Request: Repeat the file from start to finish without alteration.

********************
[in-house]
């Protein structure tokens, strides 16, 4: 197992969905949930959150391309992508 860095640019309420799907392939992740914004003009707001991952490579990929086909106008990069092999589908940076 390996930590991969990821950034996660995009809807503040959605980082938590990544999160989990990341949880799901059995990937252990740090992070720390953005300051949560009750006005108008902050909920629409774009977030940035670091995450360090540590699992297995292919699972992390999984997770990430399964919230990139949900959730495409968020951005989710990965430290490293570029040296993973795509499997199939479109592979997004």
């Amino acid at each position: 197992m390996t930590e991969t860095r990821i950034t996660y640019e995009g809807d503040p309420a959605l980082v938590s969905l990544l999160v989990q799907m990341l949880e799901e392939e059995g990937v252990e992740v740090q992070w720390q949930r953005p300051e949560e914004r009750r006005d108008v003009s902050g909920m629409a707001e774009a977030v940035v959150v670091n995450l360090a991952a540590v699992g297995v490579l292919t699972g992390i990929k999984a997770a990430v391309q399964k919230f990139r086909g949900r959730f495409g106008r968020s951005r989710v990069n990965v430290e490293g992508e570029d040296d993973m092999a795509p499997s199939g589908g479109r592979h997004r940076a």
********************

[in-house]
């Protein structure tokens, strides 16, 4: 197992969905949930959150391309992508 860095640019309420799907392939992740914004003009707001991952490579990929086909106008990069092999589908940076 390996930590991969990821950034996660995009809807503040959605980082938590990544999160989990990341949880799901059995990937252990740090992070720390953005300051949560009750006005108008902050909920629409774009977030940035670091995450360090540590699992297995292919699972992390999984997770990430399964919230990139949900959730495409968020951005989710990965430290490293570029040296993973795509499997199939479109592979997004």
């Amino acid at each position: 197992m390996t930590e991969t860095r990821i950034t996660y640019e995009g809807d503040p309420a959605l980082v938590s969905l990544l999160v989990q799907m990341l949880e799901e392939e059995g990937v252990e992740v740090q992070w720390q949930r953005p300051e949560e914004r009750r006005d108008v003009s902050g909920m629409a707001e774009a977030v940035v959150v670091n995450l360090a991952a540590v699992g297995v490579l292919t699972g992390i990929k999984a997770a990430v391309q399964k919230f990139r086909g949900r959730f495409g106008r968020s951005r989710v990069n990965v430290e490293g992508e570029d040296d993973m092999a795509p499997s199939g589908g479109r592979h997004r940076a």